While looking for something else on the web, I stumbled across an article from last week in one of the little local free newspapers that cover the region. It seems that one of the three Middle Schools in town had an incident last Monday where someone found some sort of note in a bathroom threatening mass killings. The school locked down the entire building and the police came in and searched every locker and every bag while students — who were not allowed to use cell phones or make calls home — were kept in whatever classroom they were in at the start of it all.
When parents started getting wind of this, many of them naturally went to the school, where they were greeted by police wielding assault rifles keeping everyone away. Some hours later, they were allowed to see their children.
The fact that this school was locked down and they brought in police to facilitate searches is one thing, but the remarkable thing to me is that the little local newspaper is the only place in print that seems to have covered it. A couple of the local tv stations did stories on it, but our regional newspaper did not cover it, our local NPR station did not cover it, and the School Department blog does not mention it. (I searched by the school’s name and went through the week’s news at each site and was unable to find any mention of the event.) The news sites that did cover it did so only when it was taking place, and I have been unable to find any follow up about what happened or what their investigation turned up. Was it a ‘prank’? Was there a real threat?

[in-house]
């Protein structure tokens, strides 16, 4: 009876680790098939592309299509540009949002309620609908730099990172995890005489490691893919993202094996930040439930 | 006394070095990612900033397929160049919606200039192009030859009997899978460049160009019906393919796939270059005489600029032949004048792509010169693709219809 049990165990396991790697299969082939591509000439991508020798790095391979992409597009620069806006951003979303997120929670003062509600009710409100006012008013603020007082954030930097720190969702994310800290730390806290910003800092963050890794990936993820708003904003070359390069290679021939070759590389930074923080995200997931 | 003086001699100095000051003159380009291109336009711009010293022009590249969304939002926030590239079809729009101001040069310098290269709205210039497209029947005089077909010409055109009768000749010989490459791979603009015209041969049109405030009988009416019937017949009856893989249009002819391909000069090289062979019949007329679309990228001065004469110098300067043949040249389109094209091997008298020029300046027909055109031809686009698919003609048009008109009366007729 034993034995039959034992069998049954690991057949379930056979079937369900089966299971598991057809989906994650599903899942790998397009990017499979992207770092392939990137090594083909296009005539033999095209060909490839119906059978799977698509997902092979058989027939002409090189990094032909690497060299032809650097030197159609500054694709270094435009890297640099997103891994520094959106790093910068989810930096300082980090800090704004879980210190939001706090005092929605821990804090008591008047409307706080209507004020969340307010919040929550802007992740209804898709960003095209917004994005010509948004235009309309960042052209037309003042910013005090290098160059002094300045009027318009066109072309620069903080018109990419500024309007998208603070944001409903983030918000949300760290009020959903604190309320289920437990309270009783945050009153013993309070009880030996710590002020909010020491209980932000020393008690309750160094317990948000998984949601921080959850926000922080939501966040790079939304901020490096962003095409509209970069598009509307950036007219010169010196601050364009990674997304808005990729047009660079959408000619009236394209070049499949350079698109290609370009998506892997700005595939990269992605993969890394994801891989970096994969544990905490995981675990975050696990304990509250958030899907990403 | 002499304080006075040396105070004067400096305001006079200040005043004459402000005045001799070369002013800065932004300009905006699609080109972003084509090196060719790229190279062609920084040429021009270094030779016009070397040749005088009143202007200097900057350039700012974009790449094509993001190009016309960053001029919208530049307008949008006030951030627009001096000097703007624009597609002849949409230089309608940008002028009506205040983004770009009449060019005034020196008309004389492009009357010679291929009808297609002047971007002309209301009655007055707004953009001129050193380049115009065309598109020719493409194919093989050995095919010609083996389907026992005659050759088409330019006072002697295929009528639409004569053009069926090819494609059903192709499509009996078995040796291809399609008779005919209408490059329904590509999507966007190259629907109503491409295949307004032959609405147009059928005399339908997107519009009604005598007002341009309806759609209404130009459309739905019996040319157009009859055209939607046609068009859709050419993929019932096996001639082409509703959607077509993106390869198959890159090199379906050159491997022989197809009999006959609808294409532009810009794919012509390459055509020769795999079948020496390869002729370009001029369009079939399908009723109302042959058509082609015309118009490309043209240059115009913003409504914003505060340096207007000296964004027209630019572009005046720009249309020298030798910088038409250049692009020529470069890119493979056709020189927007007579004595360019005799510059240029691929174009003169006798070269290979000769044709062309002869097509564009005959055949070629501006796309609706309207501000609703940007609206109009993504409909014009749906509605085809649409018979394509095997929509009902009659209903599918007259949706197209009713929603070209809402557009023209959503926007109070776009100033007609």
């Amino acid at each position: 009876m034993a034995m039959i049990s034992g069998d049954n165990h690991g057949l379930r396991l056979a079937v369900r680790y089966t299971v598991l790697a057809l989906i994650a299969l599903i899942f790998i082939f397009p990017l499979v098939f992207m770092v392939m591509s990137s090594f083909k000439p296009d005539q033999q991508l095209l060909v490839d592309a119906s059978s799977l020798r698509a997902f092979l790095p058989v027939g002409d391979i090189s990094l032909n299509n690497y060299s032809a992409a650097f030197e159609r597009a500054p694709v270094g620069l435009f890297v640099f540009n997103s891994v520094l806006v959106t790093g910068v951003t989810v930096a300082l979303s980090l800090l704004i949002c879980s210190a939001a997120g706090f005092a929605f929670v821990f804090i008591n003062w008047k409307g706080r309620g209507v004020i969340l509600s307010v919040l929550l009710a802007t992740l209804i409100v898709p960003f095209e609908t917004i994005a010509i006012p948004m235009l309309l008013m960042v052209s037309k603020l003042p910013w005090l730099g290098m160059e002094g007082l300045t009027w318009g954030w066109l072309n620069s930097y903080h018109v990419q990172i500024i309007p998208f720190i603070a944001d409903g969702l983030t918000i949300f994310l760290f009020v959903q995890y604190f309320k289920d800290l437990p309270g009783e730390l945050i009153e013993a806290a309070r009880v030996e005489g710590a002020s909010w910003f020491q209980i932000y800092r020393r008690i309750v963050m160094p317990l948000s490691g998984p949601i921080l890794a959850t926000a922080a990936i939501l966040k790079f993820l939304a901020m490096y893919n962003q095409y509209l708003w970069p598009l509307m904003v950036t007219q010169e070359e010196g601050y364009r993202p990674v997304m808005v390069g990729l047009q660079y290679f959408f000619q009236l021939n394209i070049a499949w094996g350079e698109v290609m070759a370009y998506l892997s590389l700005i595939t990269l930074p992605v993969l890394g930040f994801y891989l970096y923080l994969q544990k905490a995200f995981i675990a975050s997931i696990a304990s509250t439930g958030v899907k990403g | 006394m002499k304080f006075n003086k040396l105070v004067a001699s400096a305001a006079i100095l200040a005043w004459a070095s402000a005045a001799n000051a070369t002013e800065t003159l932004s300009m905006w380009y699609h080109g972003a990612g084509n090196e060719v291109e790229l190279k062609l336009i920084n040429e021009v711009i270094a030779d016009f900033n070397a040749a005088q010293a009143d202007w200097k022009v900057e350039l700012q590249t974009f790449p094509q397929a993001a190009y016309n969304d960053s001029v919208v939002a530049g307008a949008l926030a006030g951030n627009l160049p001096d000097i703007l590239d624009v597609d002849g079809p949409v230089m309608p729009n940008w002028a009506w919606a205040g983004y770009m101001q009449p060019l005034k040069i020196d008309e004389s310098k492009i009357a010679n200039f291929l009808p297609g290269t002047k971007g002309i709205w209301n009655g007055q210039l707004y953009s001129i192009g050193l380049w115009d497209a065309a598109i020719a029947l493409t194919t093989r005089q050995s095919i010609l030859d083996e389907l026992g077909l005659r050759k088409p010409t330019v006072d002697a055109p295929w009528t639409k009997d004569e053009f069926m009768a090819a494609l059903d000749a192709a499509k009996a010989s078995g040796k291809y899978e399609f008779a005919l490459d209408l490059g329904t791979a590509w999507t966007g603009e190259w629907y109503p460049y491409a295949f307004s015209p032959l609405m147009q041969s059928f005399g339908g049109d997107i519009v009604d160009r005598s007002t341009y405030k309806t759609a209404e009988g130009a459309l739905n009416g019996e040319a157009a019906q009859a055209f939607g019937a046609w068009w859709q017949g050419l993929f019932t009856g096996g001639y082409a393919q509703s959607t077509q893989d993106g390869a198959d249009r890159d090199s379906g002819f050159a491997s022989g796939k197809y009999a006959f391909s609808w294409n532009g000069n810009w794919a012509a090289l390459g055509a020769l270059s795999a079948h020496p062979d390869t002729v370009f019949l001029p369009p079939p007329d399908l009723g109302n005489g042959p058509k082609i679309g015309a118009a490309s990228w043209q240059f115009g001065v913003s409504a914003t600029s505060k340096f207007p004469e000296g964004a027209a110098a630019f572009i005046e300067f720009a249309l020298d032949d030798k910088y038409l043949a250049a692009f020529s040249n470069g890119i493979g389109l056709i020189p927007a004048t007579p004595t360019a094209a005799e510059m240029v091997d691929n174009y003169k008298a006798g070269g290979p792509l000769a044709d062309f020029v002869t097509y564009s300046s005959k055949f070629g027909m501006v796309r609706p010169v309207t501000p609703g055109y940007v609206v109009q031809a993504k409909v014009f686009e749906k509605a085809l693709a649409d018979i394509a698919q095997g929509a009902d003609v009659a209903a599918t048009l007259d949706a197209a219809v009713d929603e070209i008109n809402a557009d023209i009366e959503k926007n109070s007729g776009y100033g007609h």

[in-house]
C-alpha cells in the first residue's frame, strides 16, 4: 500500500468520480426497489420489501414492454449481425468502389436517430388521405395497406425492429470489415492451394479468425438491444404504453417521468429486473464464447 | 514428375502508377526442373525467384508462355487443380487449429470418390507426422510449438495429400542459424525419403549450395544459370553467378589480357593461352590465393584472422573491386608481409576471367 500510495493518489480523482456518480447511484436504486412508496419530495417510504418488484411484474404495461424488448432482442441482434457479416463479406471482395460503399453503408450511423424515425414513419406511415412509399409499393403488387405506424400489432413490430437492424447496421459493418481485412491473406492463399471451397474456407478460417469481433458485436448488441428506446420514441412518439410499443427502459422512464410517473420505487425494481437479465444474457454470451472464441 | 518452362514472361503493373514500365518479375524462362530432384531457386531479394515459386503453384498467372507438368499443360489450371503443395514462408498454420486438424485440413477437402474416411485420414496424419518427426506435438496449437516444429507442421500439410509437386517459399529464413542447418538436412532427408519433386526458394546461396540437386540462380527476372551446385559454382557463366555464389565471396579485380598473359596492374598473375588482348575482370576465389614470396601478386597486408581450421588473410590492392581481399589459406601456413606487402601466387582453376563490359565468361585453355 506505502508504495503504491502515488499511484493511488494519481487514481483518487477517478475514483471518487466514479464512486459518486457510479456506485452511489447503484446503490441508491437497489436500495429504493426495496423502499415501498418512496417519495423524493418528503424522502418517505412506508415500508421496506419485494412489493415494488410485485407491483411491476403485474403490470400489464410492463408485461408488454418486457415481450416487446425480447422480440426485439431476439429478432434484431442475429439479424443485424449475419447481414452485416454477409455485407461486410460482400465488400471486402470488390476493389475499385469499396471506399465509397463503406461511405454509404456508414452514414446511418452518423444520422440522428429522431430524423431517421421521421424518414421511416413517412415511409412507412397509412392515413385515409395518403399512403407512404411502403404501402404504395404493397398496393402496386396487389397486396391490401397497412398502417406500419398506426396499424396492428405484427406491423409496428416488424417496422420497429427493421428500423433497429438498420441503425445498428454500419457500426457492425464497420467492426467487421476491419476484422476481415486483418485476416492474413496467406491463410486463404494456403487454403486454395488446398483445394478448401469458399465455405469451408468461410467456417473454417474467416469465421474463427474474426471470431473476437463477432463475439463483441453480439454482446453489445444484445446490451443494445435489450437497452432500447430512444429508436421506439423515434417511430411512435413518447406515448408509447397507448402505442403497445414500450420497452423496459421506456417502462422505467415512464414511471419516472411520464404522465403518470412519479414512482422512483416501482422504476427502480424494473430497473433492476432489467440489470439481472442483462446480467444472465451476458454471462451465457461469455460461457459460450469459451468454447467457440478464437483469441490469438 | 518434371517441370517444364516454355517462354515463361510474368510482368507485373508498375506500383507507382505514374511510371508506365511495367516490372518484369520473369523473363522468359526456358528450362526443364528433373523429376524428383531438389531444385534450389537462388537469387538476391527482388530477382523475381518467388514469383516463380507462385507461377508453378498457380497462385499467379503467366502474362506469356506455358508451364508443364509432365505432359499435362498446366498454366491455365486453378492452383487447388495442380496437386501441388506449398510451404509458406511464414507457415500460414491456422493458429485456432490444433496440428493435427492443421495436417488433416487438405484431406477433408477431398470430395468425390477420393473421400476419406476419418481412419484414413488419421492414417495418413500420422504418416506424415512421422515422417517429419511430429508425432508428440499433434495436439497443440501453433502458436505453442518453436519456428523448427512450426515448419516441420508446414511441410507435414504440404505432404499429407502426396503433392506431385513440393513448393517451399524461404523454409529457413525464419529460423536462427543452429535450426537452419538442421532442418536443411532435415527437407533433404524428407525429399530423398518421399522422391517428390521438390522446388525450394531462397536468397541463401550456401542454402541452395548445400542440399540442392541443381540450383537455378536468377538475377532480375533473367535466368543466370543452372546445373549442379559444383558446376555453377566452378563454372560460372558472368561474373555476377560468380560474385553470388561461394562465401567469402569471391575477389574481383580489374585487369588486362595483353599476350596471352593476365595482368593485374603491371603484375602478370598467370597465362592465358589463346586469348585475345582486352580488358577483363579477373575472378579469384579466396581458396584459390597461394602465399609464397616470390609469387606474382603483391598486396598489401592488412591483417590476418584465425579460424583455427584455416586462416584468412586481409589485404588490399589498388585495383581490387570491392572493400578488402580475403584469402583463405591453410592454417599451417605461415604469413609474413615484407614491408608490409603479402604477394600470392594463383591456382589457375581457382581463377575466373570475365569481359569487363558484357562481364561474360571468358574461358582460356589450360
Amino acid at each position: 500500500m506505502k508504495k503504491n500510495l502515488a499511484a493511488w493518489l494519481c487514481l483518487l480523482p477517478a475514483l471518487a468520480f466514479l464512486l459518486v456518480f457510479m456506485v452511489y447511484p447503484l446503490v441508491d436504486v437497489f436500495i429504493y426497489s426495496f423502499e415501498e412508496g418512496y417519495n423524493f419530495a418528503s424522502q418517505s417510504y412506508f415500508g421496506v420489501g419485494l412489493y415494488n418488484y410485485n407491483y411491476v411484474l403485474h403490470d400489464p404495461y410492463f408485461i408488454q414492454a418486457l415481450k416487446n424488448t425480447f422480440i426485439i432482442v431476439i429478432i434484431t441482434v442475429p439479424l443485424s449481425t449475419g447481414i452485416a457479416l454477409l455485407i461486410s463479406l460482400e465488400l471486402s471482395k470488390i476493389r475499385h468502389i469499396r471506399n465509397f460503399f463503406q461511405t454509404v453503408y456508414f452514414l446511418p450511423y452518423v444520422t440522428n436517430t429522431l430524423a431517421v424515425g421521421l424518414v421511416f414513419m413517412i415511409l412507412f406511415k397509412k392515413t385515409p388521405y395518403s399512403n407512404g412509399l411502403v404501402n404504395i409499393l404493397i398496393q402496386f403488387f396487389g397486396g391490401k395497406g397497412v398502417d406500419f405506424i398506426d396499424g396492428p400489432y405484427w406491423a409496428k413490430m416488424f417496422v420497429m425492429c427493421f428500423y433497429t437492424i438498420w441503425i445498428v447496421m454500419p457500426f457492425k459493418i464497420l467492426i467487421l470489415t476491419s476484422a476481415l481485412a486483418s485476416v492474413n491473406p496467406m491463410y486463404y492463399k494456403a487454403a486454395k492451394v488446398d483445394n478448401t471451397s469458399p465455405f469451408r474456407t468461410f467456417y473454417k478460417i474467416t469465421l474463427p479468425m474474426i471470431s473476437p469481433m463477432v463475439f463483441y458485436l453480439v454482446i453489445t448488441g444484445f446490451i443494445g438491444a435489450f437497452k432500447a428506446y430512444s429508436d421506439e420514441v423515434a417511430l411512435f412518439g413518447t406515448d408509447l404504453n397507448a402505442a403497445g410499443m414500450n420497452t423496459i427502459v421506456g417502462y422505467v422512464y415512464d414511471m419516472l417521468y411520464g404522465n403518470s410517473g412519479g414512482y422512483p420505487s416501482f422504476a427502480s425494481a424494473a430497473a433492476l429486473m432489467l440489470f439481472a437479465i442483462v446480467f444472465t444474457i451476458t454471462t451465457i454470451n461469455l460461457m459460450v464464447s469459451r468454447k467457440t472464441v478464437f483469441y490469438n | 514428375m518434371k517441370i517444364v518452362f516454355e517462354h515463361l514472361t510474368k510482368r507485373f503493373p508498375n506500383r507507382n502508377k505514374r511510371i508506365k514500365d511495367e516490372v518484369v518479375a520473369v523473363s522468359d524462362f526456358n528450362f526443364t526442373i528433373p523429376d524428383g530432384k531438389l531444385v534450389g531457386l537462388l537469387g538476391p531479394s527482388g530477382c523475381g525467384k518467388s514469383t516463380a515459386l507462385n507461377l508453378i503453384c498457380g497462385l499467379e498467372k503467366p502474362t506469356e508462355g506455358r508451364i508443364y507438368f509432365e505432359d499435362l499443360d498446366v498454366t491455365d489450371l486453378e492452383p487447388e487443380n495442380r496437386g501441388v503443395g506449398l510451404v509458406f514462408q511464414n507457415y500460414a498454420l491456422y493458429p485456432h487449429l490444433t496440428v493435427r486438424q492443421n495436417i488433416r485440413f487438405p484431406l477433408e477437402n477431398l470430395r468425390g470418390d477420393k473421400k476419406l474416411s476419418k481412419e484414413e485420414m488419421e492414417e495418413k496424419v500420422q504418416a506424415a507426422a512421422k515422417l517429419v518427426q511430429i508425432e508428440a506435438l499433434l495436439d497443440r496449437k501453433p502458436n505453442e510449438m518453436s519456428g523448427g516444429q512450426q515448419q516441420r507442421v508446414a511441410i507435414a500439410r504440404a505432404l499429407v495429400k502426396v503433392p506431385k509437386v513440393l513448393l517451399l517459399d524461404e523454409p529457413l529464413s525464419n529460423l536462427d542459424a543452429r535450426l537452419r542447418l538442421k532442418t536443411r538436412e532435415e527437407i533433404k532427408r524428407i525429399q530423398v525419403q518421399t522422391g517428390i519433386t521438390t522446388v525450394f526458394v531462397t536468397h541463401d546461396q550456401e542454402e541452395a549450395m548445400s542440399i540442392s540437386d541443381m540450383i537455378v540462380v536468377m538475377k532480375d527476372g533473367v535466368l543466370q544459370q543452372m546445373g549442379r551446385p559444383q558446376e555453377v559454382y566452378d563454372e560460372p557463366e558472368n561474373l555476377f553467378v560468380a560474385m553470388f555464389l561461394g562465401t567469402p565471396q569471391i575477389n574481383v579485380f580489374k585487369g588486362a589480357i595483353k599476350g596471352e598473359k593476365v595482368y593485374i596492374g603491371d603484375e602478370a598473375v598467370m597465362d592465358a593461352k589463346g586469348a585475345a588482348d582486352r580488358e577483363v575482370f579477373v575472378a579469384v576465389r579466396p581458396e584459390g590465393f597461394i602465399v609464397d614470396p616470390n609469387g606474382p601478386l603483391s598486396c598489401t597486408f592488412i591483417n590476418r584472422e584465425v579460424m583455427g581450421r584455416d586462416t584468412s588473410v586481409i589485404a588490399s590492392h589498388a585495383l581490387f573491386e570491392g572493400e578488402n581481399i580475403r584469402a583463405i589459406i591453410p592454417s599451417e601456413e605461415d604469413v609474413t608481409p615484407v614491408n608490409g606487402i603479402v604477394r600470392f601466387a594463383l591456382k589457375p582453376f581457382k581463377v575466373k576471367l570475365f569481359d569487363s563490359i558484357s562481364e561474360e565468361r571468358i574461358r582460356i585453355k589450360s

Have school lockdowns become so common that they are no longer newsworthy to the bigger news sources? I fear that we are moving towards a world where these sorts of things are just part of the common social fabric, not because inquiring minds want to know, but because these events directly impact the sense of community in those schools, and how much students can concentrate on their studies and learn in those environments. Students who attend a school where lockdowns are routine and unremarkable will necessarily learn to distrust their community. And what happens when our culture at large is filled with people who grew up with that sort of distrust?